Back transmission

Although there is empirical evidence of TB transmission from deer to possums in the field [31, 32], the mechanism and rate at which this happens is unknown. For this paper, the assumed mechanism of back transmission was by possums contacting tuberculous deer carcasses [15, 33, 34]. Nugent [2] suggested the chance of deer-to-possum transmission is highest when hunters decapitate tuberculous deer and leave the head (but little else) at the kill site, thereby increasing the likelihood that possums would come into contact with the retropharyngeal lymph nodes, the most common site of gross lesions in tuberculous red deer [35]. Under conditions of experimental infection, tuberculous lymph nodes of red deer have been shown to contain in excess of 105M. bovis bacilli/g of affected tissue [36], representing a readily available source of infectious material; possums are known to be highly susceptible to M. bovis infection, and exposure to as few as 10 bacilli has been shown to establish generalized TB in experimentally challenged animals [37]. Accordingly, we assumed a relatively high infection rate of b=0·25 (i.e. one in four possums encountering a tuberculous deer carcass becomes infected). However, we also investigated how the simulated number of back-transmission events changed over a range of values of b, i.e. assuming higher and lower deer-to-possum re-infection rates.

We assumed that the probability of an individual possum acquiring TB from a deer carcass was:

$$P\lpar {\rm inf}\rpar \equals 1 \minus {\rm e}^{ \minus aCb} \comma $$

where α is the possum encounter rate of deer carcasses, C is the density of tuberculous deer carcasses in the environment, and b is the probability that a possum becomes infected given an encounter with a tuberculous deer carcass. The rate at which an individual possum is likely to encounter a deer carcass was approximated by dividing the area of a typical possum home range [38] by that of a deer's home range [2], i.e. α = 0·02 km2/2·5 km2=0·01. The density of tuberculous deer carcasses was estimated by tallying within the model the number of M. bovis-infected deer that died each year.

Spillback risk

Once a single possum has become infected with M. bovis through contact with a tuberculous deer carcass, there is some probability that it will subsequently infect other possums and re-establish a disease focus within the possum population (true spillback). This risk was estimated for the Hauhungaroa Range case study using the individually based spatially explicit possum TB spatial model of Ramsey & Efford [22]. Possum population dynamics were driven by possum-carrying capacity, which was derived at a pixel resolution of 50 m following Warburton et al. [39], and which averaged 6·7 possum/ha. Possum population density within the simulated area was initialized at 10%, 20%, …, 100% of carrying capacity. We assumed the spatial TB transmission coefficient (β’) was 0·32, as this produced an observed disease prevalence of 2·5% when the possum population was at equilibrium.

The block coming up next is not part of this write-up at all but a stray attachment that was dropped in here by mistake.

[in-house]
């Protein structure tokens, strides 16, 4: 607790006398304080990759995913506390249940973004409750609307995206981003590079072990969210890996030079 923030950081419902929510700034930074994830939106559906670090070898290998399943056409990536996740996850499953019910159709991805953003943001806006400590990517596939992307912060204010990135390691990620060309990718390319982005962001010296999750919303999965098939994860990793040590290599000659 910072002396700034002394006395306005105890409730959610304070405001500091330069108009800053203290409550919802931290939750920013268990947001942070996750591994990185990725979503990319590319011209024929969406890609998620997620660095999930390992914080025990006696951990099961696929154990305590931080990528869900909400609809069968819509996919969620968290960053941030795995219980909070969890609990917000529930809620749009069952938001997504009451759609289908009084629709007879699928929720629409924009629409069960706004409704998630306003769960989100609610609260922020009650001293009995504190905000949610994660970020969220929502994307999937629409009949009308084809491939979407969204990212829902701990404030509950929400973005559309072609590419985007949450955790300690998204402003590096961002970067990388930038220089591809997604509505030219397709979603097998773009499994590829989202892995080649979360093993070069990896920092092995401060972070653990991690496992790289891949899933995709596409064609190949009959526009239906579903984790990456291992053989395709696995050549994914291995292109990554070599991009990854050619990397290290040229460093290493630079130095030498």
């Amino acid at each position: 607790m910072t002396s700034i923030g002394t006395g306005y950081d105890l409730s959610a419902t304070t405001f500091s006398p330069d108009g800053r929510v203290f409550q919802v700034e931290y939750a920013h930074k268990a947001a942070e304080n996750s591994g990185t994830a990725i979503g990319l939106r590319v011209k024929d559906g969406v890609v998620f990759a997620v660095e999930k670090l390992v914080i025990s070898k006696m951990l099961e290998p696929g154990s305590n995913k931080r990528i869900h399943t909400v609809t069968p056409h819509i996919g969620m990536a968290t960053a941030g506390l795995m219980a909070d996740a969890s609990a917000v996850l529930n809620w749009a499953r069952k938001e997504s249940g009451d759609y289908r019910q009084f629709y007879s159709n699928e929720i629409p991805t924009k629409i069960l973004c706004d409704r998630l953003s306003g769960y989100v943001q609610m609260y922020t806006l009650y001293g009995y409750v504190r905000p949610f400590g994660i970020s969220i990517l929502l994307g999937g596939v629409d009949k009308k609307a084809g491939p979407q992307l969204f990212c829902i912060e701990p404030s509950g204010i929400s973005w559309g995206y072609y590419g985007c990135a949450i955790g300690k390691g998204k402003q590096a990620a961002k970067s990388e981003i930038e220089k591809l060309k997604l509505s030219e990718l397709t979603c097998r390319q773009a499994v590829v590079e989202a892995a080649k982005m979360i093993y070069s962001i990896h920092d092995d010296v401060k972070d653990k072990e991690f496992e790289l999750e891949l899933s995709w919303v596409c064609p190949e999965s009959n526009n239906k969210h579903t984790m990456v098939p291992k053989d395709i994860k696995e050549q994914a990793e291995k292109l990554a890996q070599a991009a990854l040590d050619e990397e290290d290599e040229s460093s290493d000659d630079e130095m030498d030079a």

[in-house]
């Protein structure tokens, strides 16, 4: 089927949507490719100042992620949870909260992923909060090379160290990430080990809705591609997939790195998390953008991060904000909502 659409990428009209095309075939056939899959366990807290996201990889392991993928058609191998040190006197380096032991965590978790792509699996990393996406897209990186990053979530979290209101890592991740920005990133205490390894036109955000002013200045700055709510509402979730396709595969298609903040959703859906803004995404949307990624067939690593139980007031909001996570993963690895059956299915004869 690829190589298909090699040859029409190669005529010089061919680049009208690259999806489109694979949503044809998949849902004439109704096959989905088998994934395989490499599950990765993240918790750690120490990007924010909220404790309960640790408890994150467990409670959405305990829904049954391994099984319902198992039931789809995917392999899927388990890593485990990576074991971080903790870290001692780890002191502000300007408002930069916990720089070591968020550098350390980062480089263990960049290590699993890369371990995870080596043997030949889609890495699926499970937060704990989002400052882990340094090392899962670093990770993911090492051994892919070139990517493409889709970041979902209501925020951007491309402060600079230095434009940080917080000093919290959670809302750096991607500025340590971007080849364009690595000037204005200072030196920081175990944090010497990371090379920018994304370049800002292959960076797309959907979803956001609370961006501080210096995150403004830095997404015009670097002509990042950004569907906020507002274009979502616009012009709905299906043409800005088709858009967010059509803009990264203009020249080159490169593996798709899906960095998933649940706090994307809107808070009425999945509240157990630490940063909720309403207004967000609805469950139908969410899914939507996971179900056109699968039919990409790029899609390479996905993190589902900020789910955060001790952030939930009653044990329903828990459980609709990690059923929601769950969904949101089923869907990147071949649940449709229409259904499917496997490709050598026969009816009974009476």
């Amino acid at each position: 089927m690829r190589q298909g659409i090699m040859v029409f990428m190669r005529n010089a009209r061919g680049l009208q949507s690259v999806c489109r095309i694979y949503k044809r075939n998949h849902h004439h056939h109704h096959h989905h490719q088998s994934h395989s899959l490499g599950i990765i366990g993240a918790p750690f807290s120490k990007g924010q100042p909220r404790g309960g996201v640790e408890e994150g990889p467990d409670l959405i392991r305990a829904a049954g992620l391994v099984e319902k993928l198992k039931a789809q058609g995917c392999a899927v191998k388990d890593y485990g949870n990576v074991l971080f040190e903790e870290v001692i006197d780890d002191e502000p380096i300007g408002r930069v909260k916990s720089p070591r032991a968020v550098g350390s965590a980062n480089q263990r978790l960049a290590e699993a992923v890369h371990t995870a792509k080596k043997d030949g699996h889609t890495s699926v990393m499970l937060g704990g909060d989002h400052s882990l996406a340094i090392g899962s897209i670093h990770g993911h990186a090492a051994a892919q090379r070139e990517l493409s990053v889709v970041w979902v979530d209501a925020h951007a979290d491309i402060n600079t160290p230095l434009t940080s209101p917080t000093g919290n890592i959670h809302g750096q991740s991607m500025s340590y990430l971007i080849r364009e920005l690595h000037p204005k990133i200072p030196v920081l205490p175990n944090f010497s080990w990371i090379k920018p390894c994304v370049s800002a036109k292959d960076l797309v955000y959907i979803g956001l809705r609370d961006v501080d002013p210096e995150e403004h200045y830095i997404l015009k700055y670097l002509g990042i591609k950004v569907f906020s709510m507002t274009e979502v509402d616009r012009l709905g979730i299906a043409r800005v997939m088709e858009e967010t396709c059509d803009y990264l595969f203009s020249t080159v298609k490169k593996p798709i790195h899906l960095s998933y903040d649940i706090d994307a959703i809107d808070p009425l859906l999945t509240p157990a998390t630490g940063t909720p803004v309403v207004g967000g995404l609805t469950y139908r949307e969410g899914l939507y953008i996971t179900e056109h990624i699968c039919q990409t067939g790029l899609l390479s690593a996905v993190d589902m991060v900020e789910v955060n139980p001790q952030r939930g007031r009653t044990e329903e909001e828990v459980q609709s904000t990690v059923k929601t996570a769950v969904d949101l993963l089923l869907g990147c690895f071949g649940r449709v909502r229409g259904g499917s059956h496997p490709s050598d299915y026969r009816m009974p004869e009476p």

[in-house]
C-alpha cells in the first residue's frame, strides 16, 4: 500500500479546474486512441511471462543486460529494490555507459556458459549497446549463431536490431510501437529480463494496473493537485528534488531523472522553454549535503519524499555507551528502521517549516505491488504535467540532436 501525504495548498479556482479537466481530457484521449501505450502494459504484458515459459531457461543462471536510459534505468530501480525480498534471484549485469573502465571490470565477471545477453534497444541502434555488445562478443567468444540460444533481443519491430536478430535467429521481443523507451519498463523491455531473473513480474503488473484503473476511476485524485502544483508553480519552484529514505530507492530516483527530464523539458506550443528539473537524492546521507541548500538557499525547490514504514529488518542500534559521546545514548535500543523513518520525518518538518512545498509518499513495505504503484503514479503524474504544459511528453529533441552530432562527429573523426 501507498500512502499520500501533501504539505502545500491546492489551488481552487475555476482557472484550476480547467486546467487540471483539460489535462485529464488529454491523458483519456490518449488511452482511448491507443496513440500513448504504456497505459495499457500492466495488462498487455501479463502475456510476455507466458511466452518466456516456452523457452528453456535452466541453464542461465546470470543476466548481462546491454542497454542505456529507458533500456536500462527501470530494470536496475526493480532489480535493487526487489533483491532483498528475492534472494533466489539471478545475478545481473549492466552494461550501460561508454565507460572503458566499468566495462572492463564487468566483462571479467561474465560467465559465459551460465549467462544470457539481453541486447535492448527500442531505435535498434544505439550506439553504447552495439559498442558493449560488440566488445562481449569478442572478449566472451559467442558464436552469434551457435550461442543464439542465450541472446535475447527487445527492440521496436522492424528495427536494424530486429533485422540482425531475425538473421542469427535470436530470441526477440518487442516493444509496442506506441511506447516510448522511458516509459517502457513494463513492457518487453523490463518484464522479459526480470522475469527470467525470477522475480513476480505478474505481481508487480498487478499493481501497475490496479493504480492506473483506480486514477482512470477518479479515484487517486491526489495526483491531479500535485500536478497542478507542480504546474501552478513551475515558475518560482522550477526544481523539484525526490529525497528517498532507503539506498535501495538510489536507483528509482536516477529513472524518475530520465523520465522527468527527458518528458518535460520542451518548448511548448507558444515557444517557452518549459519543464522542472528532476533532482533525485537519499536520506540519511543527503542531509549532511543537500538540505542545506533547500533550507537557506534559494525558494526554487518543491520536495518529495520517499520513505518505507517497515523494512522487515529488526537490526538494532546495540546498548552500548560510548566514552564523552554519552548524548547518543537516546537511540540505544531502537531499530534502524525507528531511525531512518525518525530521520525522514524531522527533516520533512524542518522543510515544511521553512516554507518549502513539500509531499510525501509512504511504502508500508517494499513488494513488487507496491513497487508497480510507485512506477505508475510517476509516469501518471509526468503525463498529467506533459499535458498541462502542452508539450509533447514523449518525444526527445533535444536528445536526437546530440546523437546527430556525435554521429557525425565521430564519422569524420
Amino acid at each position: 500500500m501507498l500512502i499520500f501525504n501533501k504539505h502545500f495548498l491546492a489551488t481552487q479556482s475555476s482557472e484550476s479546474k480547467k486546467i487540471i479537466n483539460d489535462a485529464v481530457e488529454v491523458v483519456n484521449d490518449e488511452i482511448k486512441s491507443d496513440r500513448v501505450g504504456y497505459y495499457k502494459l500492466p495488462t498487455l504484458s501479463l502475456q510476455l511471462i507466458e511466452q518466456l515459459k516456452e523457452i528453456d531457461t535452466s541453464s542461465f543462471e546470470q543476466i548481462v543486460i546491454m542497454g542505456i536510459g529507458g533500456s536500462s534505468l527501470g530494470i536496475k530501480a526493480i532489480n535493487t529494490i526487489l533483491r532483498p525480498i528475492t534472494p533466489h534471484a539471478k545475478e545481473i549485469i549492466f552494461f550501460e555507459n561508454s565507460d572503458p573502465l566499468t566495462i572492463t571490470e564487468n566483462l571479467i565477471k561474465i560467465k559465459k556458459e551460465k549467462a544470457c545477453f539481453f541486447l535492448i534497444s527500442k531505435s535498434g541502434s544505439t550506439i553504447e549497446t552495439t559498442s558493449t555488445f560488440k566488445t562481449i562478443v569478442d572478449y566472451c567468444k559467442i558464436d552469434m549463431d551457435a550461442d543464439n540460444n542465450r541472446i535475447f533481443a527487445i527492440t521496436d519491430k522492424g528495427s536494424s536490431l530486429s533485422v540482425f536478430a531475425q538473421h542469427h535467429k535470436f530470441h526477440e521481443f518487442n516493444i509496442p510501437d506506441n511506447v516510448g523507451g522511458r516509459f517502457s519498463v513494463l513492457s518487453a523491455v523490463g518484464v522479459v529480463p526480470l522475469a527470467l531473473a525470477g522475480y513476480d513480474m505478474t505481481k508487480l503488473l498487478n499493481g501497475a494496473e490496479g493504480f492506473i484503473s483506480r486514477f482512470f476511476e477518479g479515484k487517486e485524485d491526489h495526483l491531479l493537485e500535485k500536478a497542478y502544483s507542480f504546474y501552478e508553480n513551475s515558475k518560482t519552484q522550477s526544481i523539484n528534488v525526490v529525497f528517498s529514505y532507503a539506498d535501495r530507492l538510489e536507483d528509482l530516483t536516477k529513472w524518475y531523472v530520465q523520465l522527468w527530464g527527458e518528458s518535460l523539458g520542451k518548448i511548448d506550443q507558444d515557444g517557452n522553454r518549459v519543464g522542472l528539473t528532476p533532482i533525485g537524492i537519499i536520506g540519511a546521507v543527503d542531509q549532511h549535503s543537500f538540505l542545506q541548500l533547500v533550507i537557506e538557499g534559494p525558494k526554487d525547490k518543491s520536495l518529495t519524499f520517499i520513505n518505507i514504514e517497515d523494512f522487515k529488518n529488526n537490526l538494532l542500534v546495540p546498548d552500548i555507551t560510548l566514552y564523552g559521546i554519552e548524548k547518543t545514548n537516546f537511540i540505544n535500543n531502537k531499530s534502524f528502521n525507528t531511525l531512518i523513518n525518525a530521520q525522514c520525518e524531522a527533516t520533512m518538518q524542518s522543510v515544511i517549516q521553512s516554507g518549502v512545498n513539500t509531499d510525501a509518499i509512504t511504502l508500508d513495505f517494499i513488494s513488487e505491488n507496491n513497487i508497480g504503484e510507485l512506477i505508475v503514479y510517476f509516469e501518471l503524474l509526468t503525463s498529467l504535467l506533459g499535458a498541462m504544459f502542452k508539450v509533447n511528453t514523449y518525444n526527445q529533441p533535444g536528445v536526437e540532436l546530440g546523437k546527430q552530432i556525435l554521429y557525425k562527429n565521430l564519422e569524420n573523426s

In year 1 of each simulation, a single tuberculous possum was placed randomly within the simulated population and the model was run for 5 years to assess whether TB persisted in the population. The presence of tuberculous possums after 5 years was assumed to indicate TB establishment, as there is a <1% probability that the original infected individual would survive for ⩾5 years (given an assumed annual instantaneous mortality rate of 1·1 [22]).

For each initial relative density the model was run 200 times, and the proportion of simulations with TB still present in the population 5 years after the occurrence of the initial back-transmission event was used as the probability of a single re-infected possum re-establishing TB in the Hauhungaroa possum population. This produced the expected positive relationship between relative possum density and the probability of TB establishment (Fig. 1).

Fig. 1. Probability of a single tuberculous possum re-establishing tuberculosis (TB) in the possum population over a range of relative possum densities (N/K p). For these simulation runs (n = 200) possum carrying capacity (K p) averaged 6·7 possums/ha.

Simulation of deer and possum control scenarios

Five deer and possum control scenarios were considered and modelled:

  1. (1) No possum control plus annual ‘background’ control of deer by private hunting as per Table 1. This represents the regimen that prevailed in the Hauhungaroa Range before intensive possum control began in 1994.

  2. (2) As per scenario 1, but with possum control (by aerial poisoning) at a 5-year frequency with an initial control efficacy of 95% (and, in addition, a 30% by-kill of deer); and thereafter an efficacy of 85% with no associated deer by-kill (simulating the use of baits coated with a proprietary deer-repellent [40] that has been reported to restrict by-kill of non-target cervids to <5% of pre-control population levels).

  3. (3) Possum control with background control of deer as in scenario 2, plus a one-off foliage-baiting operation to provide an 80% kill of deer (based on Sweetapple [30]) in the year following initial possum control.

  4. (4) Possum control with background control of deer as in scenario 2 plus annual ‘targeted’ deer control (culling of adult females as per Table 1) over 5 years following the initial possum control.